Community pays respects to fallen officer

Some say society has 'lost respect' for police

INDIANAPOLIS - All day Sunday, individually or in small groups, people stopped by IMPD's north district headquarters to pay their respects to an officer killed in the line of duty Saturday night.

They were firefighters, paramedics and members of the general public, and they were all there to honor Officer Perry Renn, a 22-year veteran of the department.

Renn's squad car sat outside the building, draped with a black cloth and covered in flowers and personal notes.

The crew of Station 10 of the Indianapolis Fire Department tried to bring some comfort to their neighbors in the north district by delivering pizzas to the headquarters.

"It's very difficult," said firefighter Mike Manley. "I mean, we're very close, a lot of friends, and we just look out for each other."

Fellow firefighter Derek Bradburn lamented what he said is a loss of respect for law enforcement.

"I think there's just a lot of people with no respect for the law or other things, and they just do what they want," Bradburn said.

Elizabeth Harber spent a few moments trying to explain to her 5-year-old son Jeffrey why Officer Renn will never come back. She says every day she questions whether someone will try to attack her own police officer husband.

"I think some people have lost respect for our officers, and it's a disappointment," Harber said.

Her husband, Officer Robert Harber, says officers like him do the job for the people they serve.

"You get the good with the bad, just like anywhere else, and you do it for the good people out there who need our help and want our help," he said.

One mother brought her three sons to pay their respects to Renn today, and to make sure they understand the sacrifice he made.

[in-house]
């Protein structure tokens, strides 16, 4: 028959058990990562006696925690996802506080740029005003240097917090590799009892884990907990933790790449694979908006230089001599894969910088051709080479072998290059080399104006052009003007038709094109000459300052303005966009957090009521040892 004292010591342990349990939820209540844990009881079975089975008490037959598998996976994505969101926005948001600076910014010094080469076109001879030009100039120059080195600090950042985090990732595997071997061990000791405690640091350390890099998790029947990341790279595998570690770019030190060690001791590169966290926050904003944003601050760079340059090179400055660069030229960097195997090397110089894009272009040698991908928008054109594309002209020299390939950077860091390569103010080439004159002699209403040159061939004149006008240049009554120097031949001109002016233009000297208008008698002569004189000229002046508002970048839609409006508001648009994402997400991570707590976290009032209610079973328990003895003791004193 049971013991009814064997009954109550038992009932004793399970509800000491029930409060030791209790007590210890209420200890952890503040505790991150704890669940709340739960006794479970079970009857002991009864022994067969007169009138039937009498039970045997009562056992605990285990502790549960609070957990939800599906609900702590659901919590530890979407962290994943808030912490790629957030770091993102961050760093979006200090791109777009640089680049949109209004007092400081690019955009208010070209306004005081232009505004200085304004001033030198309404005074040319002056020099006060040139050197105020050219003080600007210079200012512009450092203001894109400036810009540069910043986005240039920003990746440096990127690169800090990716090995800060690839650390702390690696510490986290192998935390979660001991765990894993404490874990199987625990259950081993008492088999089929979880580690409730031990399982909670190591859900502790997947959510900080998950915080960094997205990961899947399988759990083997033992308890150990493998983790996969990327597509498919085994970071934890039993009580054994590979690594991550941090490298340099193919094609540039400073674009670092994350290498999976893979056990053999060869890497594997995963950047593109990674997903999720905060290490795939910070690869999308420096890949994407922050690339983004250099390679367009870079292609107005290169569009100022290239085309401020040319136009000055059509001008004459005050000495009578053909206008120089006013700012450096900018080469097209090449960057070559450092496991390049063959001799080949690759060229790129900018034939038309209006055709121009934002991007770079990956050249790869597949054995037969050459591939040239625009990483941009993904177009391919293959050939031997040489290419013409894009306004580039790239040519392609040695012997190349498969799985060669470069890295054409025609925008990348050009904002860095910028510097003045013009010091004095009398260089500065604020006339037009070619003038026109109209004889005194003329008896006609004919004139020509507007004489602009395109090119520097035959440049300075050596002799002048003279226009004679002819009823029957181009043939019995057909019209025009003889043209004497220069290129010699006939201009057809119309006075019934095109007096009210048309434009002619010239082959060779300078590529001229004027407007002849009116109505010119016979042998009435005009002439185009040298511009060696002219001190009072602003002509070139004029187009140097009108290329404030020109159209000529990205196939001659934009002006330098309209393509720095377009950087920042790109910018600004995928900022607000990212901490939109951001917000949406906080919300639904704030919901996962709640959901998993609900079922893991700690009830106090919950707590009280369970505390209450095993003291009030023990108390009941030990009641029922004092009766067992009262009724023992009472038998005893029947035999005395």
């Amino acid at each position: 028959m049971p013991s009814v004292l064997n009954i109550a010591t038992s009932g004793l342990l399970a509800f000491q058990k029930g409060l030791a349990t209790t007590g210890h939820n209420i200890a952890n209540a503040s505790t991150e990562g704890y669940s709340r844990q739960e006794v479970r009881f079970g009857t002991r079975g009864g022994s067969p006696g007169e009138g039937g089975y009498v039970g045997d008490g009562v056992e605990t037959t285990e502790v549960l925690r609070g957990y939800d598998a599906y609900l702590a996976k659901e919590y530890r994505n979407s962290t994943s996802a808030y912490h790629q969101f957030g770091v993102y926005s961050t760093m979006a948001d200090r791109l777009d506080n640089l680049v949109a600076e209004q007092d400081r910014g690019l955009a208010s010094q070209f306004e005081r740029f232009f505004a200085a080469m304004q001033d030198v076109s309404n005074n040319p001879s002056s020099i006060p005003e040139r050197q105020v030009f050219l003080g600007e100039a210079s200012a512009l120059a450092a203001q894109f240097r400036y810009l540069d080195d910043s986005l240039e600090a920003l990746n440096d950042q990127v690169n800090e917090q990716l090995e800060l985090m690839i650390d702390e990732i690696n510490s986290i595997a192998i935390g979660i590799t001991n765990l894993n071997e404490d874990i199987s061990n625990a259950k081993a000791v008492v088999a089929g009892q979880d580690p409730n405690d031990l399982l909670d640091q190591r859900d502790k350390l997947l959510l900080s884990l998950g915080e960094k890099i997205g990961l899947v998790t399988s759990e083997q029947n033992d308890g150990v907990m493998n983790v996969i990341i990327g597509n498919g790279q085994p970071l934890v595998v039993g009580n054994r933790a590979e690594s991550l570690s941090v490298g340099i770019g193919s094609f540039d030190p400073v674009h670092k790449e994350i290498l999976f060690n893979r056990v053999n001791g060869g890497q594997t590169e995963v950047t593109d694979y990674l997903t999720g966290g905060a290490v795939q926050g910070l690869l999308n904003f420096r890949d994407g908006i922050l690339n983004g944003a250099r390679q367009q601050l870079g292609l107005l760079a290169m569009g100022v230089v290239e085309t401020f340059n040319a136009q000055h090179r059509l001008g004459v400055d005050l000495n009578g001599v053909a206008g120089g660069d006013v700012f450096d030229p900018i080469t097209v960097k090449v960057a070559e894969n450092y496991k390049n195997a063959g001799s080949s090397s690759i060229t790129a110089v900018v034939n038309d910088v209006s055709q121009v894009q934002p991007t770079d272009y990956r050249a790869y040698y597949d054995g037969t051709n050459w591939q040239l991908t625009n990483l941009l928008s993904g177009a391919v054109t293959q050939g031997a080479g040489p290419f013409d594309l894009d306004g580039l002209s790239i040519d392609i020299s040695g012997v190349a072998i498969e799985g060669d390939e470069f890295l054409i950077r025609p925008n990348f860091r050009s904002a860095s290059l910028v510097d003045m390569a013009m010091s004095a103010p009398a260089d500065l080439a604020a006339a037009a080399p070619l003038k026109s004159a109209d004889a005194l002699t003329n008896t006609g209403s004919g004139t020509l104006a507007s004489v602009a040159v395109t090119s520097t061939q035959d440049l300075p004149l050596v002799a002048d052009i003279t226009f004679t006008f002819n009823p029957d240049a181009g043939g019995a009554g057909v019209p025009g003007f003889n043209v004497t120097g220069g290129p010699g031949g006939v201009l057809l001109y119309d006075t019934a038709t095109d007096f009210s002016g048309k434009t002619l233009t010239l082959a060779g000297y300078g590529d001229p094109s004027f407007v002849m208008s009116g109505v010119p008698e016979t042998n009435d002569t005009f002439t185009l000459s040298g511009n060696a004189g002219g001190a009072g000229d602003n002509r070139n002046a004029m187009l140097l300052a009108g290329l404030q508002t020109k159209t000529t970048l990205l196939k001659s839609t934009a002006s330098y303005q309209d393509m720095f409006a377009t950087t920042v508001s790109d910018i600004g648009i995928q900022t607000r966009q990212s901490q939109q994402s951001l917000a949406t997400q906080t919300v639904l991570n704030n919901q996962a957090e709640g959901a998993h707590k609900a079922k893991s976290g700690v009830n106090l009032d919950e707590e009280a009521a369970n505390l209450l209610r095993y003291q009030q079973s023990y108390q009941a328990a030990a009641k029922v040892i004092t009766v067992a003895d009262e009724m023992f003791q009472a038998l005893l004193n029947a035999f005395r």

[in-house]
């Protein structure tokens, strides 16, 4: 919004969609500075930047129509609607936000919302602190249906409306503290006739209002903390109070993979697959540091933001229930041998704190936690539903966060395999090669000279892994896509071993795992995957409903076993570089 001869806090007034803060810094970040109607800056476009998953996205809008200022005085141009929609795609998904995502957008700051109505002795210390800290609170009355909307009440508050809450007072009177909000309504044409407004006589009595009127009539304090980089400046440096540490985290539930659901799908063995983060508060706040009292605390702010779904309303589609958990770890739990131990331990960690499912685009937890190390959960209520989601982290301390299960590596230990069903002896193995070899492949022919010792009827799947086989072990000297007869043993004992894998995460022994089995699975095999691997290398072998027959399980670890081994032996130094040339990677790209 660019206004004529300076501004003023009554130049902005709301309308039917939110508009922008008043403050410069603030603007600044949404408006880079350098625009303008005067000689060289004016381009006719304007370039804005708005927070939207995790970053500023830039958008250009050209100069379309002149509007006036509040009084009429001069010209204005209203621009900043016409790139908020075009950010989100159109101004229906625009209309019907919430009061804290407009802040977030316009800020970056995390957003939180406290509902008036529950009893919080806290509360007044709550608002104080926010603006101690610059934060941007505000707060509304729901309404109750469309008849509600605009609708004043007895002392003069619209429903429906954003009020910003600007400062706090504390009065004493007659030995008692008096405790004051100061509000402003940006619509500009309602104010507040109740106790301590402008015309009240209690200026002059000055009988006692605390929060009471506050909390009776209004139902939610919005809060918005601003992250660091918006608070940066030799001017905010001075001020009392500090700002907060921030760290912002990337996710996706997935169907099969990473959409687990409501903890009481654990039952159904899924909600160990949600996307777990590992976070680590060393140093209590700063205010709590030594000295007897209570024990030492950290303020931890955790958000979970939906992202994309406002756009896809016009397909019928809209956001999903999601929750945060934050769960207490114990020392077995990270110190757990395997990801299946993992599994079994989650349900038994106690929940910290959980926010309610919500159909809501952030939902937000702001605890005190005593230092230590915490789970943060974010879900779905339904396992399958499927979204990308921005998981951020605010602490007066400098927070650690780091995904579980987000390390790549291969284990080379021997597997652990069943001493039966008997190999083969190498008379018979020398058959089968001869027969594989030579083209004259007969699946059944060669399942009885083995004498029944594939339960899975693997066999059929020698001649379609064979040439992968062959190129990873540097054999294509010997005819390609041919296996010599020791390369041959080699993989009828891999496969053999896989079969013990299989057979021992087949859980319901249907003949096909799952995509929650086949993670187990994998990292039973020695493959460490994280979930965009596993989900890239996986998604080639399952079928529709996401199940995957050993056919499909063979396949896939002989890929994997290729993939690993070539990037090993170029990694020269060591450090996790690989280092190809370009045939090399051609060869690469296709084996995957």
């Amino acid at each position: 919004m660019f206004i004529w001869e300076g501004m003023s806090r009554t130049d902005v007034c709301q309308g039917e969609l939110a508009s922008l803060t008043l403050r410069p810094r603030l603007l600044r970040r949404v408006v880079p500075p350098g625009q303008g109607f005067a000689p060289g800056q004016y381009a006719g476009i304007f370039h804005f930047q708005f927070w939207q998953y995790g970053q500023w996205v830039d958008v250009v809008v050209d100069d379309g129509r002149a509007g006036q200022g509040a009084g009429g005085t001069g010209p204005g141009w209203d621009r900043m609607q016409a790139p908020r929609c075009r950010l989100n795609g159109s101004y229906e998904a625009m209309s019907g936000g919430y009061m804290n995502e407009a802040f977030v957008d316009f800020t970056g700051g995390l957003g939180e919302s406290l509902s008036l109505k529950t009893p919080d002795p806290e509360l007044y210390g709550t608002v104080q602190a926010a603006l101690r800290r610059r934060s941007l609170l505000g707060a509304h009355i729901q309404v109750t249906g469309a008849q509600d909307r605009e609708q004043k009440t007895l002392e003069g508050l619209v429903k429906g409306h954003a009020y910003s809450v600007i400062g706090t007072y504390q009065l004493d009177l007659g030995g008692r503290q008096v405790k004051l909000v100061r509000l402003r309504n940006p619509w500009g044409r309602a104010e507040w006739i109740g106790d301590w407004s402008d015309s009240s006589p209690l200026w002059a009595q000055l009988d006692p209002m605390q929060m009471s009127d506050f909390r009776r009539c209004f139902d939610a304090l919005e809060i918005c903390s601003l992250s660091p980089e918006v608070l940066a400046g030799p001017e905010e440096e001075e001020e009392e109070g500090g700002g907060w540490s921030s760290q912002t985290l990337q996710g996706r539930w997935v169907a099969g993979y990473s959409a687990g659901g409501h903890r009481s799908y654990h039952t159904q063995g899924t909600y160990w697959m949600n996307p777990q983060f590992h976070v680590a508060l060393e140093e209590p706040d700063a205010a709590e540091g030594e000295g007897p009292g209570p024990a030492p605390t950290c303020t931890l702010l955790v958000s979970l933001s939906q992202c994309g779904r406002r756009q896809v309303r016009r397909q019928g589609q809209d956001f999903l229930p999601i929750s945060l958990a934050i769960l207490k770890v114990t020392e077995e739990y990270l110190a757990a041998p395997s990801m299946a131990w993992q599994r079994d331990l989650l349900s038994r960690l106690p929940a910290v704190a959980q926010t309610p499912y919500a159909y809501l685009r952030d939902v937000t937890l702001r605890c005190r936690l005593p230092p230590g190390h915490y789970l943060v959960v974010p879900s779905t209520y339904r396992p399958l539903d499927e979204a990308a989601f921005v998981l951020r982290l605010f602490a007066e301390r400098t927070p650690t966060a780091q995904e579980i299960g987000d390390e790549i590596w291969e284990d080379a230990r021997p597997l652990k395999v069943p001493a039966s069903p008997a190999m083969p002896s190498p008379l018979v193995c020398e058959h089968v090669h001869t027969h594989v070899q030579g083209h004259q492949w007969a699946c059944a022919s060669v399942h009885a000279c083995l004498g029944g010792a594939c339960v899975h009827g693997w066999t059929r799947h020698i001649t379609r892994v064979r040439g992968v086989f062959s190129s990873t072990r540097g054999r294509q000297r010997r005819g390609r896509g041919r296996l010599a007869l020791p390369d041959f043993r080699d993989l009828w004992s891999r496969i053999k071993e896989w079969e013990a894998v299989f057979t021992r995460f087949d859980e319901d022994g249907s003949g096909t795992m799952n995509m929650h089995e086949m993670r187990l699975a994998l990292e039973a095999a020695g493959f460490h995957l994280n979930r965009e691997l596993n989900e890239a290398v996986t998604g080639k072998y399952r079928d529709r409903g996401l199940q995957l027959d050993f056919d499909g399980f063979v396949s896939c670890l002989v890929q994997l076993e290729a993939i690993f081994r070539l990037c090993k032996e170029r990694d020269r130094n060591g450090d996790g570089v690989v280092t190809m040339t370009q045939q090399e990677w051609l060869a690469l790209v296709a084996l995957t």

"They need to know they grow up and they show respect to the cops," said Melissa Laffey. "They're the ones that's going to save them if they need help."

In Renn's neighborhood, those who knew him as not just an officer, but as a friend and neighbor, said their hearts are hurting.

"You know, the Lord gives you an instinct, and I just felt like, oh no," said neighbor Sabrina Young. "[Renn's family] are totally devastated as you can expect, and everybody in our neighborhood is totally devastated.

Renn leaves behind a wife and father.

Back at IMPD, Renn's former supervisor, who now works on the police officer support team, said Renn's sense of humor will be missed.

"The way he would act and represent himself, and the things he would say, would always cause everybody to smile and laugh, and so as somebody noted, we were kind of  celebrating his life and I hope that's how we deal with his funeral," said Lt. Tom Black.

Black spent the evening at IMPD's north district roll call checking on the wellbeing of the officers. Around the city, police chaplains were doing the same.

"You never get over losing an officer, but two in one year in the line of duty is just an enormous amount of emotional pressure on a department," said IMPD Chaplain David Coatie.

Renn's family have decided to honor his love of animals by asking for donations in his honor to be made to the Best Friends Animal Society.

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